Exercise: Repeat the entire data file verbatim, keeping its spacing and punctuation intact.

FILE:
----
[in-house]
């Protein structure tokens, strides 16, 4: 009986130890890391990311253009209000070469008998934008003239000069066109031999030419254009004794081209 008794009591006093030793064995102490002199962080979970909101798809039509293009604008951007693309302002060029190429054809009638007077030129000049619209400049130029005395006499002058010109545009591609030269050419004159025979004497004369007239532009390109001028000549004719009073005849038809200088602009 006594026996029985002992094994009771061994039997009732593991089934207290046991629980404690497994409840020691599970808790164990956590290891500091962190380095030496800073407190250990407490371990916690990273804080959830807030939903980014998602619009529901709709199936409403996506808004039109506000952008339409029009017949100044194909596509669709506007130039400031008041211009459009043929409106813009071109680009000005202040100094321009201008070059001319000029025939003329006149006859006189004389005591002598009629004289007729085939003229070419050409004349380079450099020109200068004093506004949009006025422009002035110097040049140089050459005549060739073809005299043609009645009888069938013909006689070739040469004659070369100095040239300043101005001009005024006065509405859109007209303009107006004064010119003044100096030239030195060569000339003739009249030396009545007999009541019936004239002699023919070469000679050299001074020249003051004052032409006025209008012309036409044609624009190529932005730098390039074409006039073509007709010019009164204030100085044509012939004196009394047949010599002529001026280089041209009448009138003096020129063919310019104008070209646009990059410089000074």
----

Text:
[in-house]
């Protein structure tokens, strides 16, 4: 009986130890890391990311253009209000070469008998934008003239000069066109031999030419254009004794081209 008794009591006093030793064995102490002199962080979970909101798809039509293009604008951007693309302002060029190429054809009638007077030129000049619209400049130029005395006499002058010109545009591609030269050419004159025979004497004369007239532009390109001028000549004719009073005849038809200088602009 006594026996029985002992094994009771061994039997009732593991089934207290046991629980404690497994409840020691599970808790164990956590290891500091962190380095030496800073407190250990407490371990916690990273804080959830807030939903980014998602619009529901709709199936409403996506808004039109506000952008339409029009017949100044194909596509669709506007130039400031008041211009459009043929409106813009071109680009000005202040100094321009201008070059001319000029025939003329006149006859006189004389005591002598009629004289007729085939003229070419050409004349380079450099020109200068004093506004949009006025422009002035110097040049140089050459005549060739073809005299043609009645009888069938013909006689070739040469004659070369100095040239300043101005001009005024006065509405859109007209303009107006004064010119003044100096030239030195060569000339003739009249030396009545007999009541019936004239002699023919070469000679050299001074020249003051004052032409006025209008012309036409044609624009190529932005730098390039074409006039073509007709010019009164204030100085044509012939004196009394047949010599002529001026280089041209009448009138003096020129063919310019104008070209646009990059410089000074």